In 1950, the Mills Brothers and in 1967, the famous American singer Al Martino sang a beautiful and heart-warming song about “Daddy’s Little Girl.” It goes like this: “You’re the end of the rainbow, my pot of gold, You’re daddy’s little girl to have and hold, A precious gem is what you are, You’re mommy’s bright and shining star, You’re the spirit of Christmas, my star on the tree, You’re the Easter bunny to mommy and me, You’re sugar, you’re spice, you’re everything nice, And you’re daddy’s little girl.”
Melodies and memories such as these came to mind when we celebrated on Thursday the United Nation’s International Day of the Girl Child. Since 2012, October 11 has been marked as the International Day of the Girl Child and it aims to highlight and address the needs and challenges girls face, while promoting girls’ empowerment and the fulfilment of their human rights.
According to the UN, the 2018 theme: “With Her: A Skilled Girl Force.” Today’s generation of girls are preparing to enter a world of work that is being transformed by innovation and automation. Educated and skilled workers are in great demand, but roughly a quarter of young people – most of them female – are currently neither employed nor in education or training.
Of the 1 billion young people – including 600 million adolescent girls – who will enter the workforce in the next decade, more than 90% of those living in developing countries will work in the informal sector, where low or no pay, abuse and exploitation are common. The UN says it is working with girls to expand existing learning opportunities, chart new pathways and is calling on the global community to rethink how to prepare them for a successful transition into the world of work.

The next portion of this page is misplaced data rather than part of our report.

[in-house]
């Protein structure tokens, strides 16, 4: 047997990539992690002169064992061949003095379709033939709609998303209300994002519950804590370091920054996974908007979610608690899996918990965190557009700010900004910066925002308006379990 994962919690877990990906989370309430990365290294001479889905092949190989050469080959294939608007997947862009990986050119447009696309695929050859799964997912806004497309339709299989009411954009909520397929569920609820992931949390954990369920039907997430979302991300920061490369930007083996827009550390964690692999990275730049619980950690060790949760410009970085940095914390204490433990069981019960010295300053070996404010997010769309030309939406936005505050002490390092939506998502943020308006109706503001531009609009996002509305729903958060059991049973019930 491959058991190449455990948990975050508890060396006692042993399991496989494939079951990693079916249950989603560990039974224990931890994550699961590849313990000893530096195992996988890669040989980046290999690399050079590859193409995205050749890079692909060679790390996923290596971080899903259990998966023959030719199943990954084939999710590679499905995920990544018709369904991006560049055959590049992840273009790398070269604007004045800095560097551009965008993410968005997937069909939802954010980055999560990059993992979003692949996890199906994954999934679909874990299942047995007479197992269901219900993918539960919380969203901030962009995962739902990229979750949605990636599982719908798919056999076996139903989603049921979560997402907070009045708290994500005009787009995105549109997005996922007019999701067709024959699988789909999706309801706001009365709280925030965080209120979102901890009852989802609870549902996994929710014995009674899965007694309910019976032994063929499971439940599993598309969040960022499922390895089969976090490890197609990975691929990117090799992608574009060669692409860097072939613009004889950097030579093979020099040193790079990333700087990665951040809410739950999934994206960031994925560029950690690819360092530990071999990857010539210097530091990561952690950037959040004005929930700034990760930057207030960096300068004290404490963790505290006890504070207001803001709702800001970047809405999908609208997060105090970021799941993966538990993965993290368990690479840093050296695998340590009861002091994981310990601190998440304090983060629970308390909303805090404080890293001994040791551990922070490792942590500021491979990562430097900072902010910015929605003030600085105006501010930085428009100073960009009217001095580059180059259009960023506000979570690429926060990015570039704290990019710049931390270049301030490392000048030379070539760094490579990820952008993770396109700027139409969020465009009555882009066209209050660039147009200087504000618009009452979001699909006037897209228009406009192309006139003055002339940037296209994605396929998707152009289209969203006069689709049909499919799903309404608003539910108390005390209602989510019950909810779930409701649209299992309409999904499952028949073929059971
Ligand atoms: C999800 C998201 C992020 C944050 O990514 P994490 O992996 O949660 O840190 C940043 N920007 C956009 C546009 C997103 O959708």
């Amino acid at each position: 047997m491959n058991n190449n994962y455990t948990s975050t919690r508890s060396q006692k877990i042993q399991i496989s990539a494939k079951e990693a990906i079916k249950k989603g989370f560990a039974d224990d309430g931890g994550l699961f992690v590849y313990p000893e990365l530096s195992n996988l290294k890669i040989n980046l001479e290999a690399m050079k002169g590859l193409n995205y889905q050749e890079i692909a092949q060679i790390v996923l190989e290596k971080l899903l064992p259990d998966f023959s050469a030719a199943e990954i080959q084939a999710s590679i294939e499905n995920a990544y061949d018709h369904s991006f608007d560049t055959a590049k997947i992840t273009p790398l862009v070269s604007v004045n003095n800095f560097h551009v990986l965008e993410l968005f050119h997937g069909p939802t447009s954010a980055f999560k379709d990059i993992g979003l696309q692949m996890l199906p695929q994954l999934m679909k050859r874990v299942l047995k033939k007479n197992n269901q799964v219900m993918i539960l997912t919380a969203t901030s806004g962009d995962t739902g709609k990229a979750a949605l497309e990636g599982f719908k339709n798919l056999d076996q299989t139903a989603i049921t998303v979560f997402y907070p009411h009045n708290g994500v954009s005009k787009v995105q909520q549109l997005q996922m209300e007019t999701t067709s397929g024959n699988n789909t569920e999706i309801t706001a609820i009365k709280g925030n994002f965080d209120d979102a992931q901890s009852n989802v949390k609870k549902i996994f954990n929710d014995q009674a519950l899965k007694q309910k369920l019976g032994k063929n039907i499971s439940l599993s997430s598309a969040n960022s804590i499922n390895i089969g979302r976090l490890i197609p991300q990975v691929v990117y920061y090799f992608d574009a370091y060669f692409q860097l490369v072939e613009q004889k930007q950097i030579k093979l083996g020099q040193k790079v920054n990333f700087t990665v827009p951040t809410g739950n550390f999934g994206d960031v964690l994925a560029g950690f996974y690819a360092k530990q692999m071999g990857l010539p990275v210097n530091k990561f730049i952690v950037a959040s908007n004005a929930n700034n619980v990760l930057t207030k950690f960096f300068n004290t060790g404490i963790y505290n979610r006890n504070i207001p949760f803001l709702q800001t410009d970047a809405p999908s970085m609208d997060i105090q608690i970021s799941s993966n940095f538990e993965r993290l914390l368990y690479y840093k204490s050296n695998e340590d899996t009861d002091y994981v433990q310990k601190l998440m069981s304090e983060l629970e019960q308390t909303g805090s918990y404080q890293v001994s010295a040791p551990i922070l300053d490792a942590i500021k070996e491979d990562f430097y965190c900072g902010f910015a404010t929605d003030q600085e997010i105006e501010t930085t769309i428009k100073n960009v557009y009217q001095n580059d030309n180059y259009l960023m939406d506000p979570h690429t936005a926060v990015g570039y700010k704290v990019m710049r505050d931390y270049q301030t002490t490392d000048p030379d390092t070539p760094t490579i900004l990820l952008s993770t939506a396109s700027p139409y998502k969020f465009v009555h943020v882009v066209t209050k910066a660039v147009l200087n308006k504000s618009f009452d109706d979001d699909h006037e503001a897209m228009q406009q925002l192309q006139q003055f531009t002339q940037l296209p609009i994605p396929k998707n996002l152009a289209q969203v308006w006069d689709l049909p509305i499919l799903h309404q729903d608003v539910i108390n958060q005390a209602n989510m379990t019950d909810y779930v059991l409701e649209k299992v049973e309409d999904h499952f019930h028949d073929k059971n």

Adolescent girls have the right to a safe, educated and healthy life, not only during these critical formative years, but also as they mature into women. If effectively supported during the adolescent years, girls have the potential to change the world – both as the empowered girls of today and as tomorrow’s workers, mothers, entrepreneurs, mentors, household heads and political leaders. An investment in realising the power of adolescent girls upholds their rights today and promises a more equitable and prosperous future, one in which half of humanity is an equal partner in solving the problems of climate change, political conflict, economic growth, disease prevention and global sustainability.
Over the past 15 years, the global community has made significant progress in improving the lives of girls during early childhood. In 2015, girls in the first decade of life are more likely to enrol in primary school, receive key vaccinations, and are less likely to suffer from health and nutrition problems than were previous generations. However, there has been insufficient investment in addressing the challenges girls face when they enter the second decade of their lives. This includes obtaining quality secondary and higher education, avoiding child marriage, receiving information and services related to puberty and reproductive health, and protecting themselves against unwanted pregnancy, sexually transmitted diseases and gender-based violence.
As the global community launches the Sustainable Development Goals (SDGs) for implementation over the next 15 years, it is a good time to recognise the achievements made in supporting young girls, while at the same time aspiring to support the current and upcoming generation of adolescent girls, to truly fulfil their potential as key actors in achieving a sustainable and equitable world, the UN says.
To mark this event, in Sri Lanka, the Women and Child Affairs Ministry along with the National Child Protection Authority (NCPA) appointed about 150 district officers to protect and promote the rights of children, especially girls. But we have a long way to go in achieving the UN’s vision and making a major investment for women to play a bigger role in politics, business and economics, religion and other fields. Let us make this pledge today, we uphold the rights of girls everywhere and commit to increase our focus and action to empower girls and increase the number of girls and young people who support the development of our country.